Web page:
In January, EECA Chief Executive Andrew Caseley answered SBN’s call for predictions for 2020, and said it would be the year for “people continuing to recognise the power of collective action – small steps, taken together, making big strides.” As New Zealand looks set to crush the COVID-19 curve, thanks to the team of five million pulling together, it seems he was right, though not in the way he expected.
“Of course, I had climate change in mind when I wrote that,” Caseley says. EECA launched Gen Less(external link) last year, a platform that brings together people and organisations taking action on climate change, providing tips, tools and programme funding to help.
While we’ve been tackling a pandemic, that has had a knock-on effect on emissions. The International Energy Agency has estimated travel restrictions and lockdowns around the world will reduce greenhouse gas emissions by around eight percent this year, a record drop.
While that reduction is badly needed, Caseley says the way we’ve achieved it has been a nightmare – hundreds of thousands of deaths from the virus, travel severely curtailed and the world economy thrown into turmoil with millions of job losses and countless business failures. “While the circumstances of how we’ve got to where we have are appalling, the emissions reductions are something we must work to lock in as people’s behaviours change forever.”
To that end, EECA was quick to pivot its partner funding programme at the beginning of alert level 4 to enable energy services partners to undertake worthwhile projects, such as energy audits, that could be done as desk-based exercises. “It meant we could not only help with their cash flow, but provide new focus on where businesses could make significant reductions in energy use once they were back up and running and to do it remotely.”
A partnership between EECA and SBN was also announced that will provide SMEs with the tool kit and knowledge they’ll need to reduce emissions. Caseley saves “We’ve worked successfully for many years with New Zealand’s largest energy users, and we’ve wanted to scale those programmes for SMEs for a while. This partnership will be of real benefit.”
The second part of Caseley’s prediction for 2020 was for a continued push to decarbonise the transport sector. Emissions from transport grow year on year, and they make up around 40 percent of our energy-related emissions. “Converting to a low emissions transport fleet is absolutely vital to bringing down emissions. But I think this lock down experience has also shown us that travel is not as vital as we thought it was, so travelling less will become just as important as how we travel.”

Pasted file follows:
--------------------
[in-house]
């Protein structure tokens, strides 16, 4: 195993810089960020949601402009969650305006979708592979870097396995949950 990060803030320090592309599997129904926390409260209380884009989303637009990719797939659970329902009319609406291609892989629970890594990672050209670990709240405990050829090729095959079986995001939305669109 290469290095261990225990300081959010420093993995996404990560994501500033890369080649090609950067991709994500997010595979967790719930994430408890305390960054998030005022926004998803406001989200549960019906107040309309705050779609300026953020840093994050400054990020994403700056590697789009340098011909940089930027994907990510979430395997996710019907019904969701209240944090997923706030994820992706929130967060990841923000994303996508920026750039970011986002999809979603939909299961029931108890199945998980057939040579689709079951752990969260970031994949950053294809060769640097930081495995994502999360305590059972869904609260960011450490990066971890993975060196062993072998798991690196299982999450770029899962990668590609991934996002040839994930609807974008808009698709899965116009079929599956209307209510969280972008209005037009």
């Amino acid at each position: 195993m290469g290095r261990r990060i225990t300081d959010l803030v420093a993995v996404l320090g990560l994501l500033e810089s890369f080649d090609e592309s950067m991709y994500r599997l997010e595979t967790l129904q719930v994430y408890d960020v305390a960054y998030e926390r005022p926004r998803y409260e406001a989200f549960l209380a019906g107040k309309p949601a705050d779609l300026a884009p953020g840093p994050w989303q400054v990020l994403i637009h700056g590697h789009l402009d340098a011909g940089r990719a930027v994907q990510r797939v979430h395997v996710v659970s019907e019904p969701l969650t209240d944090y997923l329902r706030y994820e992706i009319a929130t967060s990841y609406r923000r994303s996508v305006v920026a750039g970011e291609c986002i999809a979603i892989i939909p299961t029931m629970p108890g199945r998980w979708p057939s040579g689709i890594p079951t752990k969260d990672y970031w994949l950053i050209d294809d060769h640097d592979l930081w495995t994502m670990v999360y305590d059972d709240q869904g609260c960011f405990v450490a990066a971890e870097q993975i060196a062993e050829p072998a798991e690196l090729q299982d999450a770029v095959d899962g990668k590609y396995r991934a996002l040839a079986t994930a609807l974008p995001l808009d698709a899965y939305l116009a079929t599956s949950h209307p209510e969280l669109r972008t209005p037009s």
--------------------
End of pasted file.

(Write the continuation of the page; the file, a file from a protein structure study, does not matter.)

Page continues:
He says there’s guarded optimism in the EV sector – EECA administers the government’s Low Emission Vehicles Contestable Fund (LEVCF); its latest round of applications closed on March 31 and despite being in alert level 4, a high number of applications came in, while most previously funded projects continue with some timeline adjustments.
EECA is testing ways of reducing travel with Carbon and Energy Professionals (CEP, formerly EMANZ), by working together to shift their June conference to be delivered online. The conference is already Carbon Zero certified, but travel makes up 96 percent of the total emissions for the event of around 140 attendees. “If we can show that a digital conference can still offer learning, development and networking opportunities that an in-person conference will, that will redefine criteria for ‘vital’ travel.”
Having had one prediction proved (sort of) right in the first few months of the year, Caseley says he echoes predictions others made at the same time(external link) – that business will play a leading role in sustainability in 2020. “We’ve seen spectacular innovation in the last few weeks, as organisations have rapidly created the new normal, so I have confidence they can take a leadership role in determining a permanent new, low emissions, normal.”
This story was originally published by The Sustainable Business Network.(external link)